If Masonic questioning from the top can't find out the truth, what can? The answer: spies! Peters argues that an effective agency boss needs informers he can trust, in the middle and at the bottom of the bureaucracy, who will tell him what's really going on, outside the manipulative, lily-gilding chain of command. If you can't seed the agency with your own people (hard to do at the FBI), have some friend or journalist go out and report back with the real story, as Lorena Hickok did for FDR in the Depression. If Janet Reno had even talked to some of the reporters covering the Waco siege (who had a more nuanced view of David Koresh, perhaps, or who had talked to law enforcement agents itching for revenge against him) she might have made a different -- and, almost by definition, better -- decision.

        Paranoids' Corner: The recently "discovered" videotapes tend to back up the FBI's story that the pyrotechnic tear gas didn't start a fire in the bunker at which it was aimed. Of course this makes the FBI look worse, in a sense, than if the tapes had been ambiguous. First, the bureau is forced to admit using the pyrotechnic tear gas. Then a few days later it just happens to discover new evidence that it had previously denied existed, and that evidence just happens to exculpate the FBI on the issue of whether these pyrotechnic canisters started the fire. Only a paranoid would be suspicious at this coincidence, and wonder what less-exculpatory evidence might still be hidden -- maybe even hidden from FBI director Freeh, who, we are told, is busy issuing full-disclosure orders from his headquarters in Washington. ...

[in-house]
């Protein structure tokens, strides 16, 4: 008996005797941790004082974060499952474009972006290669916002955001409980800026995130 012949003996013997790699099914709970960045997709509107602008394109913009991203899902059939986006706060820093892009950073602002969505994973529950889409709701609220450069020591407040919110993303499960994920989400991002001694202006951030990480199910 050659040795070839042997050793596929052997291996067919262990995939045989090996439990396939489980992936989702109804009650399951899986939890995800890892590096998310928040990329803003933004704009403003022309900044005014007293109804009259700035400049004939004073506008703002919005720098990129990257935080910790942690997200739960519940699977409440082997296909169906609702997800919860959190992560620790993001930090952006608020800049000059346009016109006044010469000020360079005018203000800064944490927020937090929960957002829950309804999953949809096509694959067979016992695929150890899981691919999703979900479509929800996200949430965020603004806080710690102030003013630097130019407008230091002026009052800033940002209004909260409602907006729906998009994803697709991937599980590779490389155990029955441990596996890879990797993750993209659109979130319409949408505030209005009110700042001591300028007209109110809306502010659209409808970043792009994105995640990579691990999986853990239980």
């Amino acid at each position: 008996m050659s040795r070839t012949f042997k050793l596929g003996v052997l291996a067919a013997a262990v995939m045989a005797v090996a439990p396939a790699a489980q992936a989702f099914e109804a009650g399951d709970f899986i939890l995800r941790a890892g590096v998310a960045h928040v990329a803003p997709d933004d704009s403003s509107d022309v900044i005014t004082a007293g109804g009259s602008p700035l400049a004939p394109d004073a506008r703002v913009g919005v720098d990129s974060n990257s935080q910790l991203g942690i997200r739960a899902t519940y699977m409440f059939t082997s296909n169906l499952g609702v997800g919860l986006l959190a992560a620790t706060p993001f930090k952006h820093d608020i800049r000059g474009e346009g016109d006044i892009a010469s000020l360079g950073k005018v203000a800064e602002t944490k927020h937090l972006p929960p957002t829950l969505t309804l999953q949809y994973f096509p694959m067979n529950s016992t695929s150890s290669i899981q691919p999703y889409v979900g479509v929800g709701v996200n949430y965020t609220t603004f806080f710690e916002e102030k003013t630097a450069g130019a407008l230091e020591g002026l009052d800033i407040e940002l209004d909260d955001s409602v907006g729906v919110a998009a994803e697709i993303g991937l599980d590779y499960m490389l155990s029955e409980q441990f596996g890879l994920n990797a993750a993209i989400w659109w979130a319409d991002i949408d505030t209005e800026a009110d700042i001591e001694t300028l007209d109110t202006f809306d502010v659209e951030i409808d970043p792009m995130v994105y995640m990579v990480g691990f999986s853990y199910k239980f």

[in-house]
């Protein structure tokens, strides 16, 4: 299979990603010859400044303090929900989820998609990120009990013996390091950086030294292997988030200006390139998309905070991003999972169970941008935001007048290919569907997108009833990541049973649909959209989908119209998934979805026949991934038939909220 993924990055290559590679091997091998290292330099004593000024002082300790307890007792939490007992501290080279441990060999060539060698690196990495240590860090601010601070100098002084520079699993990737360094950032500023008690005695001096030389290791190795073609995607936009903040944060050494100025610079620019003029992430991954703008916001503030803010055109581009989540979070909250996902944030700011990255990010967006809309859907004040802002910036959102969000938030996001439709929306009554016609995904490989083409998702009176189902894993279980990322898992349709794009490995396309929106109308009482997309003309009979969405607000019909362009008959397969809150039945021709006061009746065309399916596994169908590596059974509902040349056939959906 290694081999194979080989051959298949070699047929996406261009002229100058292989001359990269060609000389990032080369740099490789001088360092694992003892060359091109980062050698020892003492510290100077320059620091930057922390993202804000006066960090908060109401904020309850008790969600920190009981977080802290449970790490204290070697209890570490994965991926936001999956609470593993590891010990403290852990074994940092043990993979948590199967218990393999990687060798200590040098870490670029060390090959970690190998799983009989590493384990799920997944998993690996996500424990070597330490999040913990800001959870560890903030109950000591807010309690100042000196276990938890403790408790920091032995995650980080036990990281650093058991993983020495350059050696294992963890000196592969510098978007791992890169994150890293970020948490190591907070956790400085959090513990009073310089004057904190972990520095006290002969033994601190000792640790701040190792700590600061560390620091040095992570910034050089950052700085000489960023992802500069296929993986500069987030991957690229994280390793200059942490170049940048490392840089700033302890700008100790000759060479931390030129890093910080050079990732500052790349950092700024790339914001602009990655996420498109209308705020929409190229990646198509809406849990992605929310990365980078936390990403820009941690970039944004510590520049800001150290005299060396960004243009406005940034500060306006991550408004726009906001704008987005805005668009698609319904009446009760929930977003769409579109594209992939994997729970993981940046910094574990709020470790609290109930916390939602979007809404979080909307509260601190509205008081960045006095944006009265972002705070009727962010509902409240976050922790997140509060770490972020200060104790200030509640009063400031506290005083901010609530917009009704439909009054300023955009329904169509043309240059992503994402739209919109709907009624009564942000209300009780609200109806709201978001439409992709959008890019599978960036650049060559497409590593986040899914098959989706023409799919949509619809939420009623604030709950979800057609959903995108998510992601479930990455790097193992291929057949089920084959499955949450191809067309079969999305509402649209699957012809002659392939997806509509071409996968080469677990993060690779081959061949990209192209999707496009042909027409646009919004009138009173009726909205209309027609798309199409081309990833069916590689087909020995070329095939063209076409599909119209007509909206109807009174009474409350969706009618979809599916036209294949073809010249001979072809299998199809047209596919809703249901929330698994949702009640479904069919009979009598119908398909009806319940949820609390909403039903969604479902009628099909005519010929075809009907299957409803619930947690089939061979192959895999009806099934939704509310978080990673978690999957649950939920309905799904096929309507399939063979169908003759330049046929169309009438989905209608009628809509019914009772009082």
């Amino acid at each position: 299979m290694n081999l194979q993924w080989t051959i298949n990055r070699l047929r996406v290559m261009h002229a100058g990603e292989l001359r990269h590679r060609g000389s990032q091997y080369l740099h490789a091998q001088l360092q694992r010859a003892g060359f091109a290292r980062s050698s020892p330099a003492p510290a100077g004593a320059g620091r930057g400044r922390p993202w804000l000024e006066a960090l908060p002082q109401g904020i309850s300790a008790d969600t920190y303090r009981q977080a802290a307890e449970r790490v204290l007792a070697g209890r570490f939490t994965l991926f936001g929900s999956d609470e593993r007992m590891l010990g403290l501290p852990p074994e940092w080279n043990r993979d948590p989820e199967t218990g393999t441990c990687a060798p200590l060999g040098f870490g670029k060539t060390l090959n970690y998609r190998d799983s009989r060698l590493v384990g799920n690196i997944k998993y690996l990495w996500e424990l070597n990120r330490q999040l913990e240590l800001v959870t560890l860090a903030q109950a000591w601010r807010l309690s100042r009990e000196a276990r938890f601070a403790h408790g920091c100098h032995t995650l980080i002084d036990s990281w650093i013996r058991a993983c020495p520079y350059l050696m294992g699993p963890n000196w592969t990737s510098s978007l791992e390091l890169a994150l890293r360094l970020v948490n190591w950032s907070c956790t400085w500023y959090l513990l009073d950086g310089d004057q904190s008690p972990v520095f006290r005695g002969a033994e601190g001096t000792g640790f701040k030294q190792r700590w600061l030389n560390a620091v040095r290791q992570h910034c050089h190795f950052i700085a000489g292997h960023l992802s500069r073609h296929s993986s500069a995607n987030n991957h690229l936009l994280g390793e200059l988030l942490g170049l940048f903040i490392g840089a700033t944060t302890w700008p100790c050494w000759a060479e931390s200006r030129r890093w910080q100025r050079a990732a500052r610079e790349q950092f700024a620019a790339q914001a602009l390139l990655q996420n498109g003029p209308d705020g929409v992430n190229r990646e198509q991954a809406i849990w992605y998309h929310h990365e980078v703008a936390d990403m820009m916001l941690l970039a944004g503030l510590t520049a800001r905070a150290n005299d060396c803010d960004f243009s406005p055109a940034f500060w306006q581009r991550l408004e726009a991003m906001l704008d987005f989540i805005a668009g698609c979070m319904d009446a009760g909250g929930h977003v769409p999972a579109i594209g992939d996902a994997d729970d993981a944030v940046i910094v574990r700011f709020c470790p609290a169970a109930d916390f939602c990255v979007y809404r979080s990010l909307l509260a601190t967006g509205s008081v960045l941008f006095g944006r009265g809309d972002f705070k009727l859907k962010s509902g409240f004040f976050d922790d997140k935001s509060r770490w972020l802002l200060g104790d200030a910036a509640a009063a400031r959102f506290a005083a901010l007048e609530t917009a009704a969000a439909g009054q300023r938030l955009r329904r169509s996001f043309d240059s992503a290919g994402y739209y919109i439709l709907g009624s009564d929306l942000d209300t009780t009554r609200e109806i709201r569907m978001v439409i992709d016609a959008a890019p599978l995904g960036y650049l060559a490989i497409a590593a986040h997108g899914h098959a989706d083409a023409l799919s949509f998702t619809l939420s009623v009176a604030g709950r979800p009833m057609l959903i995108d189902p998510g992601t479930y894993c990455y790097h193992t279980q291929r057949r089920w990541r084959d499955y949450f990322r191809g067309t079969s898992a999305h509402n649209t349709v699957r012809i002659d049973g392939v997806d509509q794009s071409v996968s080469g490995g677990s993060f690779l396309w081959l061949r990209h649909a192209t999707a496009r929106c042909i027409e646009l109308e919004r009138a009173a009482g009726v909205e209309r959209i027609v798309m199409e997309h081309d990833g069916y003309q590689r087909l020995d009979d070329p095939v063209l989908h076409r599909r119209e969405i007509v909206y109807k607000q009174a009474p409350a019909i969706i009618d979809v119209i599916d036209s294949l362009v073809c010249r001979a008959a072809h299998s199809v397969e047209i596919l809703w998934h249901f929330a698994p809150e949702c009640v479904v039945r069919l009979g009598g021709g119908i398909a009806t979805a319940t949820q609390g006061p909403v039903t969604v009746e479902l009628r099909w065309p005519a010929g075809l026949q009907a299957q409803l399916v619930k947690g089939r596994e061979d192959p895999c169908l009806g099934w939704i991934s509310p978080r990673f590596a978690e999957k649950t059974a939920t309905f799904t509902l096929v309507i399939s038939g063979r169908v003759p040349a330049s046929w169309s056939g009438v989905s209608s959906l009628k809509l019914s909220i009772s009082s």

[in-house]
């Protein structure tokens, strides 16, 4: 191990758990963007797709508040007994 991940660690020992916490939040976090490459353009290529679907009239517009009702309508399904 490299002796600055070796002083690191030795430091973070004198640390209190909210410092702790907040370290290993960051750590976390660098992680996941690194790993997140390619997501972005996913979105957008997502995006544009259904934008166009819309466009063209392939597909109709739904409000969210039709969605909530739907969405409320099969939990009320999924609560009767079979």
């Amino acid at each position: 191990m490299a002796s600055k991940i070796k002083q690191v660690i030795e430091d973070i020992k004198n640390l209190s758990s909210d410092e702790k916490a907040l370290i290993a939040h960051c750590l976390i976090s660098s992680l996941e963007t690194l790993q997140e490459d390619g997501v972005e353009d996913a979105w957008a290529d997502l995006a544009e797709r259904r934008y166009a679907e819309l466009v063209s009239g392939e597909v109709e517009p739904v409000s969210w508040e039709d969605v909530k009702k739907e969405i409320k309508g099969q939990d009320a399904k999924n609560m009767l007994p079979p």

Bush Blowback

        A reader points out that if George W. Bush used speed, or acid, or heroin, or some illegal drug other than cocaine (see earlier discussion here and here) that would help explain the private assurances Bush allegedly gave to supporters that he never used coke. ... Yes, the pieces are all falling into place! ...

        Another reader writes:

        You might be on to something here with the point that Gov. Bush is unlikely to have ceased whatever drug use he was involved with in 1974 because national trends were going the other way. An examination of the record shows that much of Gov Bush's biography might also be suspect.

        For example, he claims to have attended Andover, Yale, and Harvard. But statistics show most Americans did not attend those schools. How likely is his claim?

        He also claims to have spent a decade as an independent oil man -- but during this time the independents were shrinking. Can we believe his story?